After Hurricane Matthew slammed into the Bahamas in 2016, researchers were sure the Bahama nuthatch (Sitta pusilla insularis), already an endangered bird, had been wiped out.
Talk to any nature photographer, and they’ll tell you that their best shots often come from patience and keen observation. Sure, there are those impromptu images that happen out of sheer luck, but more often than not a single photograph represents hours or even days of study and dedication. Every year the judges of the Audubon Photography Awards, including myself, are treated to hundreds of photographs capturing unusual or rare bird behaviors. Some are surely a lucky snap, but most are the products of time and patience. This year’s awards provided plenty of such shots, and these are some of our favorite moments from the 2018 entrants.
The eBird taxonomy update is COMPLETE. We do this update once each year, taking into account the past 12 months worth of recent taxonomic knowledge on splits, lumps, name changes, and changes in the sequence of the species lists. As of this point, all core eBird data will be reflecting the new taxonomy. This includes your My eBird lists, range maps, bar charts, region and hotspot lists, and data entry. Your eBird Mobile should have had an “Updating taxonomy…” message that will have loaded the new version. We do have a small number of minor changes yet to make, which may affect the lists for some users as we implement these over the next few days. If you see unfamiliar bird names in the list, please refer to the story below to understand the change and why it happened.
During every berry-picking season in the Pacific Northwest, blueberry and raspberry growers fight to prevent birds from gobbling up the crop before harvest. This year, some farmers are trying something new to scare away the thieving birds: lasers.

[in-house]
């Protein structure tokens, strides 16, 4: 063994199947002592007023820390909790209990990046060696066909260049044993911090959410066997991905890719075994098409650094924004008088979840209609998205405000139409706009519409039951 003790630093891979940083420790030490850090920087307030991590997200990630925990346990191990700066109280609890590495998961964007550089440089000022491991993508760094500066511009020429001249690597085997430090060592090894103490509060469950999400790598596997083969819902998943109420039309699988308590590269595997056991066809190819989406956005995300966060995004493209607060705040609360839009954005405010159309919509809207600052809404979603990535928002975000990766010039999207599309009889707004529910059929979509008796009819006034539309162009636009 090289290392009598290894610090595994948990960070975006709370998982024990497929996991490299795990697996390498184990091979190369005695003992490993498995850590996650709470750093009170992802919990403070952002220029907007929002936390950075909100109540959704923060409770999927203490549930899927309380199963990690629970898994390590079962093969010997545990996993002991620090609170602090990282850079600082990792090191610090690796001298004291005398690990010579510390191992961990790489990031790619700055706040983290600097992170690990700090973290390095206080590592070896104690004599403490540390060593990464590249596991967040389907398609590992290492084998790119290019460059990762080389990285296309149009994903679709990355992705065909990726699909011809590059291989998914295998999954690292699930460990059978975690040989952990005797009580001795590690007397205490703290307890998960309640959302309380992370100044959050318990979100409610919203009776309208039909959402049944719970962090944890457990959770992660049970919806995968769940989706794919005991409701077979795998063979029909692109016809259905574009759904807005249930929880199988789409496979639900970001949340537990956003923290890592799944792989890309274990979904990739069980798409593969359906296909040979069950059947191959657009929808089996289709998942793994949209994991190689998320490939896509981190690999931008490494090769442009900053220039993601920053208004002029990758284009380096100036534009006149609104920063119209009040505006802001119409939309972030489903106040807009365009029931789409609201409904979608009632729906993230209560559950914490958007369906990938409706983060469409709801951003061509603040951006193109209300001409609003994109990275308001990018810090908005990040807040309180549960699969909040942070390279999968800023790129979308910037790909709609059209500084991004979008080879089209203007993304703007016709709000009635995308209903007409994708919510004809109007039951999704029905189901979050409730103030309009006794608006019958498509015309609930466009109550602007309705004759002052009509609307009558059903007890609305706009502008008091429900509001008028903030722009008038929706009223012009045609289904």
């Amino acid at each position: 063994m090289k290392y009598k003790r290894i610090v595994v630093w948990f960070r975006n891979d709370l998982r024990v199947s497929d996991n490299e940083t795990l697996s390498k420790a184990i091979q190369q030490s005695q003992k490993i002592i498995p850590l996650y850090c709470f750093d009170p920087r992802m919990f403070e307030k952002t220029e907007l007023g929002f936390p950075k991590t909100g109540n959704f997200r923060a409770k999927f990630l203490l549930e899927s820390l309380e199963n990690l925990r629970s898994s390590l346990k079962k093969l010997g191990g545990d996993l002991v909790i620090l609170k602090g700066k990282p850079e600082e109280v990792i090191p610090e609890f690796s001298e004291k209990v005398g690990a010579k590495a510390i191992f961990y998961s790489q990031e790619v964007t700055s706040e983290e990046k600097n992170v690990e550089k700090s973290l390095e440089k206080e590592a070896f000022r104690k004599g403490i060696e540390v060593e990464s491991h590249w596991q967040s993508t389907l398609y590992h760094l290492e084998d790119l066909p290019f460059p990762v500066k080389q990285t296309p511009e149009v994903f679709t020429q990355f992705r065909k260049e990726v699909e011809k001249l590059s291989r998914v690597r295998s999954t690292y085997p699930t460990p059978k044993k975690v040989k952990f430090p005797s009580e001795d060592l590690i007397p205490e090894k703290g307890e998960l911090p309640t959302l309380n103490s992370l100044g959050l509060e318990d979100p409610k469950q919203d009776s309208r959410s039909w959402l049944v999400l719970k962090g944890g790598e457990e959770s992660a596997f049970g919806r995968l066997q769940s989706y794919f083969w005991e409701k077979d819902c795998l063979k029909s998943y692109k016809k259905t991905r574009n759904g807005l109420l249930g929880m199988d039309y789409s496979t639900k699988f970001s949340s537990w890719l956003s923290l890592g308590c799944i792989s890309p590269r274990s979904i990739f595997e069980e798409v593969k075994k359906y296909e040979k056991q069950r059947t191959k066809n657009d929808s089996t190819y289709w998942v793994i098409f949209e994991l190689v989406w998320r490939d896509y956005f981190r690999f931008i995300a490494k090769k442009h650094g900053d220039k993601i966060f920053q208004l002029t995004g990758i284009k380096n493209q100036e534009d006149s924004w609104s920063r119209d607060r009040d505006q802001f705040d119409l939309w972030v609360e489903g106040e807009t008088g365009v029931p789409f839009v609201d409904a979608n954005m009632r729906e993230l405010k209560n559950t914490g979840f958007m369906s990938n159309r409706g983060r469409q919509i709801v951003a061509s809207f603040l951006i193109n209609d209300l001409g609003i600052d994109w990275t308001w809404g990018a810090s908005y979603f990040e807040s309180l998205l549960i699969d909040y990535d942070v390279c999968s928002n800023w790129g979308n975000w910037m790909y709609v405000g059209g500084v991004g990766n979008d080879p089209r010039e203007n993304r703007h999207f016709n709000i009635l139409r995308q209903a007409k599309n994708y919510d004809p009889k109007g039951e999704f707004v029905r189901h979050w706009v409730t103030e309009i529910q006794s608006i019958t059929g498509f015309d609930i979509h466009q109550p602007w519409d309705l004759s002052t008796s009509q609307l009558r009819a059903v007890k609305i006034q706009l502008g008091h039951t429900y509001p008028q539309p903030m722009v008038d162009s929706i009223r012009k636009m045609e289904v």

There is a dazzling diversity of the tiny birds in the Americas, but recent discoveries trace their evolution back to Europe—where today there are no nectar-feeding species.
Date: Saturday, August 25, 2018
Location: Newlin Grist Mill, 219 Cheyney Rd, Glen Mills, PA 19342
Meet at the NGM Visitor Center
Description: Newlin Grist Mill and Wild Birds Unlimited-Concordville are teaming up to explore the wonderful world of bird life. Join us for monthly (last Saturday of each month; Nov.-Mar., 9-11am; Apr.-Oct., 8-10am) naturalist-led walks through the 160-acre park at Newlin Grist Mill. We will meet year-round residents, visit exciting migrants, and learn the basics of bird identification and biology.
Families and beginners are welcome!
Experience the exciting hobby of bird watching. Find out what you need and what’s new in field guides and electronic gadgets. Discuss the art and science of bird identification, as well as the best times and places to go. Walk will include birding basics and binocular training. Dress for the weather and be prepared to walk a trail. We will walk rain or shine. Any skill level welcome.
Dates: September 26, 2018
Meets: 8:00 AM to 10:00 AM
Location: The Willows
Instructor: Phil Witmer
$18.00 Course Fee
Save $6 with a MLSN Membership
A newly released memo from the U.S. Department of the Interior has rescinded a 2014 ban on the use of pesticides proven to harm bees and the planting of genetically-modified crops in national wildlife refuges were farming is allowed.
The National Park Service manages 417 of the most beautiful landscapes and important historical and cultural sites in America. Many of these national parks are world-famous for their wildlife. For birders, however, the most popular national parks aren’t always the areas with the largest bird diversity.
Summer is a pleasant time for many creatures, but for bees, it can be a challenge.
This season is a common time for nectar dearth. As the name implies, a nectar dearth is a time of nectar scarcity. These periods differ from area to area, but they are marked by high temperatures when flowers are dry. The transition between seasons, like spring to summer and summer to autumn, when plants are ending and beginning their respective life cycles, can also result in a dearth.